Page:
U.S. relations with the Republic of Korea (ROK) have been experiencing severe strains over the past several years. That pattern reached a new level of intensity in April 2023 when leaked Pentagon documents indicated that the United States had been spying on its longtime ally. That revelation likely did not come as a great surprise to President Yoon Suk-yeol’s government. Washington has been caught conducting surveillance on numerous allies over the decades. Two especially notorious incidents, one in 2015, the other in 2021, involved National Security Agency (NSA) operations focused on German Chancellor Angela Merkel.
Nevertheless, the latest revelation put Yoon in an awkward position. Korea’s opposition Democratic Party immediately exploited the situation, issuing a statement condemning Washington’s behavior as a “clear infringement” of the ROK’s sovereignty and accusing Yoon of overseeing “lax” security policies. The timing of this scandal also could scarcely have been worse, coming barely two weeks before Yoon’s scheduled summit with Joe Biden.
Biden moved to repair the damage as much as possible and to discourage Seoul from pursuing a foreign policy that seemed increasingly independent from Washington’s goals. U.S. leaders were growing concerned that the ROK was flirting with acquiring an independent nuclear deterrent to reduce the country’s reliance on the United States for its security. Prominent members of the American foreign policy community noted that a serious debate on the issue had begun to take place in South Korea.
The joint declaration at the conclusion of Biden’s April 2023 summit meeting with Yoon clearly sought to discourage that option by conveying a more robust U.S. commitment to South Korea’s security, including the symbolic gesture of sending a nuclear submarine to dock in the ROK for the first time since the 1980s. Biden also indicated that Seoul would have greater input into decisions involving the bilateral alliance, including nuclear policy. Whether or not such steps will be sufficient not only to keep South Korea in Washington’s camp, but to induce ROK leaders to commit their country to back Washington’s overall agenda in East Asia remains uncertain.
The main source of discord is policy toward the People’s Republic of China (PRC). As Donald Trump’s administration attempted to do, the Biden administration seeks to enlist South Korea in a de facto containment policy directed against Beijing. That approach has two main elements: encouraging allies to reduce their economic and technological dependence on the PRC (so called “decoupling”), and getting a commitment to help the United States defend Taiwan, if the PRC decides to use force against the island to compel reunification with the mainland.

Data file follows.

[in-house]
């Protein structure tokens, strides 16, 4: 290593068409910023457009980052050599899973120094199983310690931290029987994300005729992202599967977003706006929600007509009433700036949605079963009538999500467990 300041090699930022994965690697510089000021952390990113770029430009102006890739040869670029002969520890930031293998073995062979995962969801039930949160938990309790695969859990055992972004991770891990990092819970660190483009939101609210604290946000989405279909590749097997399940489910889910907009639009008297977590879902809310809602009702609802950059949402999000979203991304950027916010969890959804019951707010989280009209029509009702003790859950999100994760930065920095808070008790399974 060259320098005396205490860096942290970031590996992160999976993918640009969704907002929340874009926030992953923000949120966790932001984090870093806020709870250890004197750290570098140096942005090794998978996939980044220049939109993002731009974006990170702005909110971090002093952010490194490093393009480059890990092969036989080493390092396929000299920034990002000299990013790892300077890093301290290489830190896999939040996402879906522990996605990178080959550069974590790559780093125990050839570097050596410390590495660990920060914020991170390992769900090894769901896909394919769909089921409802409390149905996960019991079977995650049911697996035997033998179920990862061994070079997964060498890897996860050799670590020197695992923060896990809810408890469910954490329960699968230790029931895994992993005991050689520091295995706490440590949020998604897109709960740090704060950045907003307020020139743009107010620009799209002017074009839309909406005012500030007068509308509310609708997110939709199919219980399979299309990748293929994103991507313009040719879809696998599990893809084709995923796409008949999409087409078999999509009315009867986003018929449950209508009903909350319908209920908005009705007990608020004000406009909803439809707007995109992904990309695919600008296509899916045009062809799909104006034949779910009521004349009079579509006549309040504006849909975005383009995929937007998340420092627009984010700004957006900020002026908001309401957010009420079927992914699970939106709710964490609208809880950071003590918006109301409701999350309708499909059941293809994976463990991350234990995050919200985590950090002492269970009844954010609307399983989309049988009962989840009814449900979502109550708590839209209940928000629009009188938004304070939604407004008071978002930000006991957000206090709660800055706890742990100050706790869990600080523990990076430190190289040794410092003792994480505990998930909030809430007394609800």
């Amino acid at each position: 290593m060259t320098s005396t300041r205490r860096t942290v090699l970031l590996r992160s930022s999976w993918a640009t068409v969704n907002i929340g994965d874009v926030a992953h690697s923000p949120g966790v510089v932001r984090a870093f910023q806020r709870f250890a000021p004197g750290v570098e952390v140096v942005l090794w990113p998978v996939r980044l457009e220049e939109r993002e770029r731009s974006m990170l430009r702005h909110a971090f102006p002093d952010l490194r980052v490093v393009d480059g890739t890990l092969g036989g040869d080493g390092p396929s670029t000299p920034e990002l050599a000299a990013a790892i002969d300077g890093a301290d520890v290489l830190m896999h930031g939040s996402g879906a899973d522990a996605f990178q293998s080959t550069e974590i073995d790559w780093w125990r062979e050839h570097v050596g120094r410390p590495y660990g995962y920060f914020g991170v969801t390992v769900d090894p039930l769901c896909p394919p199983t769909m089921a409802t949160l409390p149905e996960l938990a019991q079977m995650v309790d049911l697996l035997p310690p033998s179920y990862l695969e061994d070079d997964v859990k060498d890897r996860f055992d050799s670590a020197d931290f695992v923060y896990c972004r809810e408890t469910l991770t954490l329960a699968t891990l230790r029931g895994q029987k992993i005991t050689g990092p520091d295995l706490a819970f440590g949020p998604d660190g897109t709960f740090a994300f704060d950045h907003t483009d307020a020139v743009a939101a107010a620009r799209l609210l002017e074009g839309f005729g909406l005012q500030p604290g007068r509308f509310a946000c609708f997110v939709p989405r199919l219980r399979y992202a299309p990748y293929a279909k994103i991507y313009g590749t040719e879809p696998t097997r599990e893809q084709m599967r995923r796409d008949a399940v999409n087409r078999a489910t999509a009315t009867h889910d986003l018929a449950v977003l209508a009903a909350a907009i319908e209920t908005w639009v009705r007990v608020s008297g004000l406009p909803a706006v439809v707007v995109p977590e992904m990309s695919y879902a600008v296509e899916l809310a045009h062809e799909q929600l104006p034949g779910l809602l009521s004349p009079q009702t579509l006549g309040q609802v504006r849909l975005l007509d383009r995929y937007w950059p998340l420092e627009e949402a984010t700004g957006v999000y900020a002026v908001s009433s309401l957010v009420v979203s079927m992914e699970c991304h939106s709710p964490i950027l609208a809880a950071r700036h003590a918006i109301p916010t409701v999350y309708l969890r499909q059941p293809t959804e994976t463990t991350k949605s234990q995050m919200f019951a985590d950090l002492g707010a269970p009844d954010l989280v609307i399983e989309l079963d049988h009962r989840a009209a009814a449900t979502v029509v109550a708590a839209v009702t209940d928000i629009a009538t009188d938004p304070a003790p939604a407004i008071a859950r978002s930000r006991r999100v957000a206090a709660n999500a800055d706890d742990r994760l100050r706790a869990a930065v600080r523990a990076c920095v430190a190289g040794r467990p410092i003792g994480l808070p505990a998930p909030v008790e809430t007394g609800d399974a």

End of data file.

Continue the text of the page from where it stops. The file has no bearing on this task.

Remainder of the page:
Yoon’s predecessor, Moon Jae-in, firmly resisted that courtship, and even though Yoon was widely expected to be more hardline and pro-U.S., the trajectory of South Korean policy toward China has not changed that much. Seoul still would prefer to avoid antagonizing the PRC regarding either economic decoupling or Taiwan. China is a major ROK trading and investment partner, and Seoul needs the PRC to discourage North Korea from engaging in rash actions.
As Cato Institute senior fellow Doug Bandow points out, Seoul especially has major incentives not to antagonize Beijing militarily. “South Korean military facilities would be targeted by Chinese missile attacks to prevent their use by U.S. forces. If Seoul and other allied states committed to war on Washington’s command, Beijing would have an incentive to strike preemptively if conflict loomed.”
That reality largely explains Yoon’s refusal to make a firm commitment to Washington regarding policy toward Taiwan, North Korea, or other matters that could lead to a collision between the ROK and the PRC. Bandow points out that Yoon “appears to have edged back from the U.S. on THAAD deployments, Quad membership, semiconductor chips, and Taiwan’s defense. The Quincy Institute’s James Park likewise observes that the ROK leader “looks far from [being] a China hawk.”
Such major differences between Washington and Seoul about relations with China mean that Biden’s concessions at the recent summit will have only limited beneficial effect. The ROK is not about to enlist in a U.S. crusade against China, especially regarding the issue of defending Taiwan. Despite Biden’s best efforts, the joint summit declaration merely puts a band-aid on a festering wound in the bilateral alliance.
A 19FortyFive Contributing Editor, Dr. Ted Galen Carpenter is a senior fellow at the Randolph Bourne Institute and a senior fellow at the Libertarian Institute. He also served in various policy positions during a 37-year career at the Cato Institute. Dr. Carpenter is the author of 13 books and more than 1,200 articles on international affairs. His latest book is Unreliable Watchdog: The News Media and U.S. Foreign Policy (2022).